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Nurses Accused of Abandoning Public Hospital in Bomi County

Written By: Foday Sesay

Tubmanberg, Bomi County – Patients at the Liberian Government Hospital in Tubmanburg, Bomi County are reportedly being abandoned, leaving many of them at the verge of losing their lives due to no health care.

Saturday night, July 9 witnessed one of the worst situations. For several hours, nurses and doctors were not seen on duty leaving patients very vulnerable. Health workers at the hospital have expressed dissatisfaction due to the deduction of their monthly incentives. There have also been recent concerns from public health workers from across the country complaining about the slicing of monthly incentives.

The Liberian Government Hospital in Tubmanberg is the only referral hospital in Bomi County with a population of over 84,000 people and it also provides health care services for locals in neighboring Gbarpolu County – a county with the least accessible health facilities in the country.

The Ministry of Health, in early June 2016 praised Bomi along with Bong County for having better accessible health care services when Dr. Sampson Arzoaquoi said during the opening of a clinic that although there are challenges in the county, citizens there have better access to health services as compared to the other counties.
But recent happenings at the major public hospital in the county have casted a dark shadow over the recorded progress of a county that was also hit by the Ebola virus disease.

When a Local Voices Liberia reporter visited the hospital at about 9:30pm on Saturday, patients who were admitted at the Peace and General walls including the emergency room were seen in tears. Patients, including a pregnant woman had to be taken care of by their respective families that have gone there to visit.

The hospital administrator, Madam Dorothy Gray, said she herself had gone to seek some medication at the time but only one physician Assistant was available on shift. She, however, did not disclose the reason behind the absence of nurses on duty.
Nurses are reportedly reneging on their duties due to dissatisfaction; some are showing up for work but with a high level of reluctance.

Low salary of health workers appears to be one f the grave challenges dogging Liberia’s health sector with health experts saying it extremely affect the provision of health services in rural communities because medical practitioners often bewail the working conditions in these areas and sometimes reject assignments.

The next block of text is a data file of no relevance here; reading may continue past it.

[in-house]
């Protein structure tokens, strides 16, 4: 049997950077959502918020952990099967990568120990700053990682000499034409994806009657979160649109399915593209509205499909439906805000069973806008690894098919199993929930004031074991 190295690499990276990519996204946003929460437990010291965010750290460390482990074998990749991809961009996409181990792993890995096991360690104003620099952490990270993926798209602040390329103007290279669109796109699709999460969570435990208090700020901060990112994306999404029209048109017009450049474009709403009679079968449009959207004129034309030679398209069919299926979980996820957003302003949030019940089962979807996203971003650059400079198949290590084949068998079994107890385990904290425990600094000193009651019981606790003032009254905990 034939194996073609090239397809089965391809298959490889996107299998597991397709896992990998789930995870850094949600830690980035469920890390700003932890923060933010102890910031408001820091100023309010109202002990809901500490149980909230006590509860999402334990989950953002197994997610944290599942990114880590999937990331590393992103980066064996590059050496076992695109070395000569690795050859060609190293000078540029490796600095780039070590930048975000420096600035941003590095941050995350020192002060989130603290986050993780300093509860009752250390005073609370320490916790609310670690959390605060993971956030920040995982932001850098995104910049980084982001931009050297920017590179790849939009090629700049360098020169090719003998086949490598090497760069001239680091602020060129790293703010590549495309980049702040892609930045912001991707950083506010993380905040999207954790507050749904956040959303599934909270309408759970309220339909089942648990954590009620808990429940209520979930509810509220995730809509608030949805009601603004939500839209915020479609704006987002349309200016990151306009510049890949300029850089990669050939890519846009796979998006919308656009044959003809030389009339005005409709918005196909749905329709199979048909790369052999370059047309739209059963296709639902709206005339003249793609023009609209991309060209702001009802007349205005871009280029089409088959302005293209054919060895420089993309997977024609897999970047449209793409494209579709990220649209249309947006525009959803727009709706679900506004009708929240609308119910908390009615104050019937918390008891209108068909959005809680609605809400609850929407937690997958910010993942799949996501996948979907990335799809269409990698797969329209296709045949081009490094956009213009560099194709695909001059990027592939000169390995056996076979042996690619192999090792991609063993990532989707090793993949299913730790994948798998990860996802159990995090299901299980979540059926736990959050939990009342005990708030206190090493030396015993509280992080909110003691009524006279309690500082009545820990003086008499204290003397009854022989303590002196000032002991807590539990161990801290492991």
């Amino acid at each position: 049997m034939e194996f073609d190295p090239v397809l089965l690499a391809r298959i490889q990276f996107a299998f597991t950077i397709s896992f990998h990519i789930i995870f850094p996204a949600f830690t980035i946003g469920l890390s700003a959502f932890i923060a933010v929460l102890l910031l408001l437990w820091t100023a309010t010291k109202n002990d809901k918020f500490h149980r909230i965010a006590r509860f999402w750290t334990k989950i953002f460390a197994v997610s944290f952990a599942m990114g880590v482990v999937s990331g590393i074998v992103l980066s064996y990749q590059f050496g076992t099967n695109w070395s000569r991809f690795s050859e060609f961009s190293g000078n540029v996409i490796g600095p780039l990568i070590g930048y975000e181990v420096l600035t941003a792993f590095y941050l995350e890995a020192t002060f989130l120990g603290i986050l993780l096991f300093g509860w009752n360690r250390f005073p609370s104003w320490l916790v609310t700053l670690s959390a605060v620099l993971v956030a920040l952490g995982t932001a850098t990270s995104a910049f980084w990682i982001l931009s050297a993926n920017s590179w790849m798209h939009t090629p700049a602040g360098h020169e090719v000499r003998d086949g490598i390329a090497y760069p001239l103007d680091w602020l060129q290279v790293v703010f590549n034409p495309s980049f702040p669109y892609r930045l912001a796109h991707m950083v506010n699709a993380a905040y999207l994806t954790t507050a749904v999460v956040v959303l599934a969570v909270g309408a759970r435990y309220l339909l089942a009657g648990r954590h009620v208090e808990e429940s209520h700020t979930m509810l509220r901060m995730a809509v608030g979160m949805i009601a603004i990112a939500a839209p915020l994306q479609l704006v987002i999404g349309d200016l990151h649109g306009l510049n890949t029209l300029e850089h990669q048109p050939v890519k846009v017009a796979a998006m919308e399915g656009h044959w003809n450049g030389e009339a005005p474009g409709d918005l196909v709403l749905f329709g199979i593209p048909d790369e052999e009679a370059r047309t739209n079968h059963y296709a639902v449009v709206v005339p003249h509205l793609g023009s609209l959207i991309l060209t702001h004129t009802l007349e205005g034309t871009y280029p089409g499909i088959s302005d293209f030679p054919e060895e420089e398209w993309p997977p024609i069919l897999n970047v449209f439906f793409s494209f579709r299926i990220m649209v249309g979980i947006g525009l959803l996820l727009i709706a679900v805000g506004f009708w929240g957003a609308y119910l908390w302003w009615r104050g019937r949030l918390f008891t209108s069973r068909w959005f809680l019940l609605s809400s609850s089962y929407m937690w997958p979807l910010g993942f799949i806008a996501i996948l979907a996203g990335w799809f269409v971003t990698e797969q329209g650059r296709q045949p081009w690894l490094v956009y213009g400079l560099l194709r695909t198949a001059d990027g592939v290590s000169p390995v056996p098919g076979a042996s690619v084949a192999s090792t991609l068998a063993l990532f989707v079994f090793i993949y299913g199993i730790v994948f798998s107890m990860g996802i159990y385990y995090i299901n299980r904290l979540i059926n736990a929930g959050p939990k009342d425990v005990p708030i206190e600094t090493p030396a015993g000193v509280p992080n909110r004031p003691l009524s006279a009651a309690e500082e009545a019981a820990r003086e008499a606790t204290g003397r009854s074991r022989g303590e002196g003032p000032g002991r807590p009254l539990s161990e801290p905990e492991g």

Reliable sources are hinting that Officers-in-Charge at various clinics in Bomi County are plotting a go-slow action if demands relating to their salary are not met which may even further worsen the current situation.

Strikes by health workers in Liberia is becoming usual in recent years as it can be recalled that public health workers back in 2014 staged a nationwide strike just before the upsurge of the Ebola outbreak and efforts to contain the virus also suffered a further blow in October 2014 after health workers demanding increased hazard benefits went on go-slow.

Responding to the ongoing situation, Bomi County Chief Medical Officer, Dr. Odell Kumeh, denied that the health workers are on strike and said ‘the workers had issues with the government paying their salaries in Liberian dollars’.

Dr. Kumeh said Liberia’s Chief Medical Officer, Dr. Francis Kateh has held discussions with the health workers including the President of the health workers association in the county. She assured that the situation has been mitigated.

Residents of Tubmanberg have expressed disappointment at the prevailing situation at the hospital and are calling on government to solve the problem and are comparing the situation with incidents associated with the Ebola crisis which some told a local radio station that it threatened the county’s health sector.

Editor’s Note: This story was written  published by FrontPage Africa on its website (http://www.frontpageafricaonline.com/index.php/health/1372-medical-workers-abandoning-public-hospital-in-bomi-count) and in its print edition. The story was original produced by Local Voices Liberia.

 

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